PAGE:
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Tuesday, Feb 3, 2015
80 Days reminds the player that not all worlds are truly open, and that limitations are necessary for there to be true enjoyment.

I said in my PopMatters review of 80 Days that the titular 80 days of the bet that inspired this trip around the world in the first place is a macguffin. The real core of the game is the act and art of traveling through the foreign locales. The sights, the people, and the adventures are what matters. They matter far more than making the trip in an arbitrary number of days. Whereas Phileas Fogg is content enough with his cabin and his newspaper, we play as Passepartout, and he is out and about finding information about travel routes, making trades and getting into mischief.


That much I still believe about the game. 80 Days is the artful worldbuilding and allowing the player to explore it that matters. Given that the 80 days may seem like an extraneous challenge for those who have already explored the world, it is nonetheless an important component even to those who wish to experience the title as interactive fiction and not a challenge.


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Tuesday, Jan 20, 2015

This post contains spoilers for The Vanishing of Ethan Carter.


There’s a saying when it comes to writing fiction. Never reference a better work in your own writing. You’ll only make the audience wish they were reading that instead. The saying is only half true. In reality, the effect of making a reference to other pieces of fiction is generally an enhancement of the feelings an audience already has towards your work. Making a reference to a better work in one that the audience isn’t liking, will make them wish they were reading that instead. However, making that same reference in a work that the audience is liking, will make them appreciate it as an homage or possibly as a deepening of the thematic message of the original. This goes for movies, poems, songs, and, yes, video games.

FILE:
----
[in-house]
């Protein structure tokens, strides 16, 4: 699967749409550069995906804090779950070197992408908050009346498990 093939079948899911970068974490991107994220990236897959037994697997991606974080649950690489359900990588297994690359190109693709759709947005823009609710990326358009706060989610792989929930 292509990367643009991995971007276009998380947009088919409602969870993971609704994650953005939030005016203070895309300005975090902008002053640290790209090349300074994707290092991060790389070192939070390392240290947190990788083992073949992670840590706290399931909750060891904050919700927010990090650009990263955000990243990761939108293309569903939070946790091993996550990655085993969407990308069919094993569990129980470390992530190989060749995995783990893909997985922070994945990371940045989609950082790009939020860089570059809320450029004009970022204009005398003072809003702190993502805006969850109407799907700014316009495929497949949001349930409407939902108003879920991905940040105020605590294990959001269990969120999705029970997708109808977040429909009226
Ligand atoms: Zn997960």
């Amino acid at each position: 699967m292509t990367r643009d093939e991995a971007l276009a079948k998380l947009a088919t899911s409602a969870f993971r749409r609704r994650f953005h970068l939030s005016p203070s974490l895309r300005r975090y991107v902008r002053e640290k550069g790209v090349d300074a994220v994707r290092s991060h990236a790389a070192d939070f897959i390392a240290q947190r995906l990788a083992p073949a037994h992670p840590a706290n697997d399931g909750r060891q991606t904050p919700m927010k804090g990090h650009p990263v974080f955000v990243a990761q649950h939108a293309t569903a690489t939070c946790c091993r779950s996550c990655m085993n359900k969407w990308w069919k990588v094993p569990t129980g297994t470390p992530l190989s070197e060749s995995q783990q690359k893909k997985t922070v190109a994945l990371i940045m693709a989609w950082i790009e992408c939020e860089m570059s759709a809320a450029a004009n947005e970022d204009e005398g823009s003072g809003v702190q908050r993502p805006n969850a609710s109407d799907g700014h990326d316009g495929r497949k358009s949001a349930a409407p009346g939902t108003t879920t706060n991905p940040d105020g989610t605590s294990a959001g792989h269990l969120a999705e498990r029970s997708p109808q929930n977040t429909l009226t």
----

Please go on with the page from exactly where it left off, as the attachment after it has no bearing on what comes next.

Ignoring for the moment that making a direct reference is complicated, it is a substantial risk because it can have the above effect of making the audience wish they were reading/watching/listening/playing the other work right now. The Vanishing of Ethan Carter does refer to the works of H.P. Lovecraft and other genre fiction, but peppered throughout the game world are a number of side stories that have an unfortunate, detrimental effect. Those short side stories make me wish any one of them were the focus of the game instead of the Carter family.


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Tuesday, Dec 16, 2014
The first season of Telltale's The Walking Dead earned widespread critical praise, mainstream public appreciation, and a bevy of game of the year awards in 2012. Two years later, The Walking Dead Season Two has received a somewhat more muted reception.

The first season of Telltale’s The Walking Dead earned widespread critical praise, mainstream public appreciation, and a bevy of game of the year awards in 2012. Come two years later, the direct follow up, The Walking Dead Season Two, has received, shall we say, a somewhat more muted reception. Between the first and second seasons, there was a change in The Walking Dead. While there are many obvious changes one could point to—a new playable character, a greater focus on action, etc—the particular change I thought had the most impact was the loss of that certain je ne sais quoi that sunk the first season’s talons deep into our collective psyches. Every other obvious change to the series seemed to have some interesting possibilities to it, whereas the “feel” of the game was off in its second season.